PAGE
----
Texas has always been a refuge, a place people come to build empires, to make their fortunes, to get a new start, or to simply make a life. San Antonio is an inseparable part of that. That spirit of independence, hard work and sacrifice has played a central role in the creation myth of Texas – but it’s reality, too.
One only has to stroll the grounds of the Institute of Texan Cultures to appreciate all the people and cultures that gave Texas its heart and soul. Walk under all those flags, close your eyes and listen to the sound of the wind through the fabric, as if awakenings gentle spirits never truly gone. We are all waiting for our moment to reawaken. We are all waiting to come home.
In 2008, I stood on the shoreline in Galway, Ireland, looking out at the Atlantic. Thousands of miles from home, I stared westward towards Texas. It was the first time in my life I could imagine living anywhere else. There was something about the place, the people and the feel. Yes, the feel. Sometimes that’s what gets you. You feel at home, you feel like maybe this is where you’re supposed to be.
When I returned home after the short trip, I had a new-found appreciation for the Emerald Isle. And in turn, a refreshed love for my hometown of San Antonio. Unique, hard working, full of spirit and humor. In many ways, Ireland and Texas were not so different.
Flash forward to 2011. My friend, Adrian Brett, a native of County Sligo, Ireland, found his way to Texas – after all, sooner or later everyone does. Over a cold Shiner, he tells me he’s starting a Gaelic football team with a couple of Irish-Americans that he was introduced to. Together they founded the San Antonio Gaelic Athletic Club. They would be joining the North American Gaelic Athletic Association, the governing board for more than 115 gaelic football clubs in the United States.
He asks if I’d like to join.
My first question: “What the hell is Gaelic football?”
Over a few more drinks, he explained that it was mix of soccer, rugby, and basketball.
“I suck at two of those and never played one,” I said, nodding.
“No problem,” he said.
My next question was: “Do I get to hit people?”
He nodded. I was sold.
Over the next few months, I learned a few things. One: soloing (the art of running at speed while essentially dribbling a ball off of your foot) was not an easy skill to pick up for an uncoordinated gentlemen such as myself. Two: those 10 years on the couch didn’t do me any favors.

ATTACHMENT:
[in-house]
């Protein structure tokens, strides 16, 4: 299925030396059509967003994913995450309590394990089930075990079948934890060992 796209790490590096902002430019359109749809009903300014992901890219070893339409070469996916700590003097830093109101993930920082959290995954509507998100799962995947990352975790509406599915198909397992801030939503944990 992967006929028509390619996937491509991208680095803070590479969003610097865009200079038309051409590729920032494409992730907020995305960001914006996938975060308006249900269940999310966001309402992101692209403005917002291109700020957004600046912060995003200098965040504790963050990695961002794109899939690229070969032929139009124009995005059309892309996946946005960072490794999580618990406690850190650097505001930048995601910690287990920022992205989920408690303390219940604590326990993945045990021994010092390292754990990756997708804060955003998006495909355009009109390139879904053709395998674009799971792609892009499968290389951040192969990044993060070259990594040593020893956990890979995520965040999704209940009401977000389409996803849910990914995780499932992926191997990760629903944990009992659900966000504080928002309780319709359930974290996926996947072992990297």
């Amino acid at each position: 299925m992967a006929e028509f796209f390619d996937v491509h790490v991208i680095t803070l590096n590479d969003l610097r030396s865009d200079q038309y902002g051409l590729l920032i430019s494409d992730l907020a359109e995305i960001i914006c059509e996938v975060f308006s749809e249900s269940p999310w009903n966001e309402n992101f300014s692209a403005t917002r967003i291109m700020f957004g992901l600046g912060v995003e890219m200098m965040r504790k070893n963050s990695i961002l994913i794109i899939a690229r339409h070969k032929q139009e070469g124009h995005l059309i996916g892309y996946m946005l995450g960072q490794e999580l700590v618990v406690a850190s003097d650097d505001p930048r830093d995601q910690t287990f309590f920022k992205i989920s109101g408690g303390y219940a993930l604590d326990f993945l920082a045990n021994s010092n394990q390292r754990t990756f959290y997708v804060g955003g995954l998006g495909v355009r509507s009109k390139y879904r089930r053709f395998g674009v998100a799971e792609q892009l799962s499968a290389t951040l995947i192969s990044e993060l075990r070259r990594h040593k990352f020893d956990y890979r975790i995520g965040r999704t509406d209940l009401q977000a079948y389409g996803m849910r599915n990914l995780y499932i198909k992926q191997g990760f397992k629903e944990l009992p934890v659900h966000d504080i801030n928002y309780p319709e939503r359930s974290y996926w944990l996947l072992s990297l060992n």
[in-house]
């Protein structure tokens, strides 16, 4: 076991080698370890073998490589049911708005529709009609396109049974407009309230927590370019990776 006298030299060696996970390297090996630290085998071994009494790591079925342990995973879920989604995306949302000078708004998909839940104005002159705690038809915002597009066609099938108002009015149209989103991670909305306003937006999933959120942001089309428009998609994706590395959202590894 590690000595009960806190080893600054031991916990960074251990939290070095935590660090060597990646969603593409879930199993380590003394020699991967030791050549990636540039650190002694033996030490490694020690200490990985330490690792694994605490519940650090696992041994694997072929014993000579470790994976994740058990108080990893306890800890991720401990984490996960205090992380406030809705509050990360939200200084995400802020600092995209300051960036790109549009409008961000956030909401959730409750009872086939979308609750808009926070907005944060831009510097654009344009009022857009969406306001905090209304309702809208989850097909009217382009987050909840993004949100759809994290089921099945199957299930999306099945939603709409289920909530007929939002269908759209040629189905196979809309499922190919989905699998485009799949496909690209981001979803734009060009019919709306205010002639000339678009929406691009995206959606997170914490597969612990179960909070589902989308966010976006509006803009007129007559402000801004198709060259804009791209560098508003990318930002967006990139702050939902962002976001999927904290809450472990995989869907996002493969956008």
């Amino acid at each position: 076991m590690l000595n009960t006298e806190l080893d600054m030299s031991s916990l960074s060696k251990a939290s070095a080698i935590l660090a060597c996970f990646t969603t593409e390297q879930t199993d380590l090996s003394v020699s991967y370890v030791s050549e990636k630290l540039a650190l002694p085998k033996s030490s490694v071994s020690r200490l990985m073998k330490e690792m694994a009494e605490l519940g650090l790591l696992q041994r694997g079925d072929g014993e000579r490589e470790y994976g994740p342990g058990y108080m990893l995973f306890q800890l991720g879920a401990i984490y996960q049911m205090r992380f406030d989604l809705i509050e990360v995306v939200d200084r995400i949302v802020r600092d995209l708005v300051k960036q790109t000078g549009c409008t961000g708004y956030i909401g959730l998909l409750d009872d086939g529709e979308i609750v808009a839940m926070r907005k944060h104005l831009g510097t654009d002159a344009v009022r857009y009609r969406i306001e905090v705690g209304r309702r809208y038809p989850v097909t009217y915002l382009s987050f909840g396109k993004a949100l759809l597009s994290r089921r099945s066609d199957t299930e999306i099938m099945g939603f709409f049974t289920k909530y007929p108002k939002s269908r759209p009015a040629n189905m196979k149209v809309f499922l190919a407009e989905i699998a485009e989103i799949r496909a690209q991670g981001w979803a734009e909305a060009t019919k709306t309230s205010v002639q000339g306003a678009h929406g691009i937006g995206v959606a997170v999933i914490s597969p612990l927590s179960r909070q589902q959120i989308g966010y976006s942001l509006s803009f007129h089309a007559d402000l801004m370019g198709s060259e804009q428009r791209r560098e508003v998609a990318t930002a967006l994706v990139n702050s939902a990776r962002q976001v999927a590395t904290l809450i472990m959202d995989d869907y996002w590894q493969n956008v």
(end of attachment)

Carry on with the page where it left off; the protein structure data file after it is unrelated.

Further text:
The most important thing I learned is that you can always start again. You can always stand on a shoreline, whether real or imagined, and find the place you’re supposed to be. That’s what Gaelic football was quickly becoming to me. Something that found me when I needed it most.
Before long, I found myself surrounded by, and getting to know, folks from all over. There were service men and women, veterans of wars that found their way to the Alamo City. There were people from as far away as California, New York, Mexico City, Honduras and Japan. There were Irish men from places like Portaferry, Dublin, Limerick, Tyrone. There were even a couple of guys I knew from high school.
Gaelic football became more than a group of people that started off kicking dirt around the dusty fields of McAllister Park. It became an anchor for many of us. For some, a new home. For others, a surrogate family, and for others still, a temporary escape from the grind of work and life and all that goes with it. We’ve become a group of people that have tested our mettle against teams from Austin, Houston and Dallas. A team that has won hard fought matches and lost heart-breakers at national tournaments in Philadelphia and Cleveland.
We’ve become San Antonio’s first and only Gaelic football team. The distinction is important, not because of hubris or hyperbole, but because the SAGAC, much like this city, is all about the beautiful, complex relationships of culture, history and the yearning for connection.
For me, there is nothing quite like playing the sport of Gaelic football. One of my proudest moments as a member of this Club, was standing on a muddy field beside the Delaware River, counting down the final seconds as we went on to win the Junior D Shield at the 2012 NACB National Tournament. As great as that moment was, it pales next to being asked to be the godfather of my friend and teammate’s first child, and being called ‘Uncle’ by the child of another. That is what this Club has become to me. As I’m sure it’s become to so many others.
Today, March 8, the SAGAC will celebrate its upcoming fourth anniversary when it plays the Houston Gaels at the South Texas Alamo Irish Festival at the University of the Incarnate Word. Kickoff is at 12:30 p.m. Festival and game admission tickets are only $5 for adults, free for children under 12, and for active military.
Teams from all over Texas will descend upon San Antonio to celebrate Irish traditions, and to celebrate the beauty that happens when cultures come together. The kind of beauty that reminds us that home is wherever we are.
The San Antonio Gaelic Athletic Club is a local, non-profit organization whose mission is to spread Irish culture through traditional Gaelic games. The SAGAC is a group that values diversity, community and goodwill. For more information, please visit www.sanantoniogac.org or look them up on Facebook, Twitter and Instagram.
*Featured/top image: Mike Castro, Clive Davidson, Mike Dirksen and Andy Claughton during a recent SAGAC Pub League game. Photo by Carolyn Villarreal.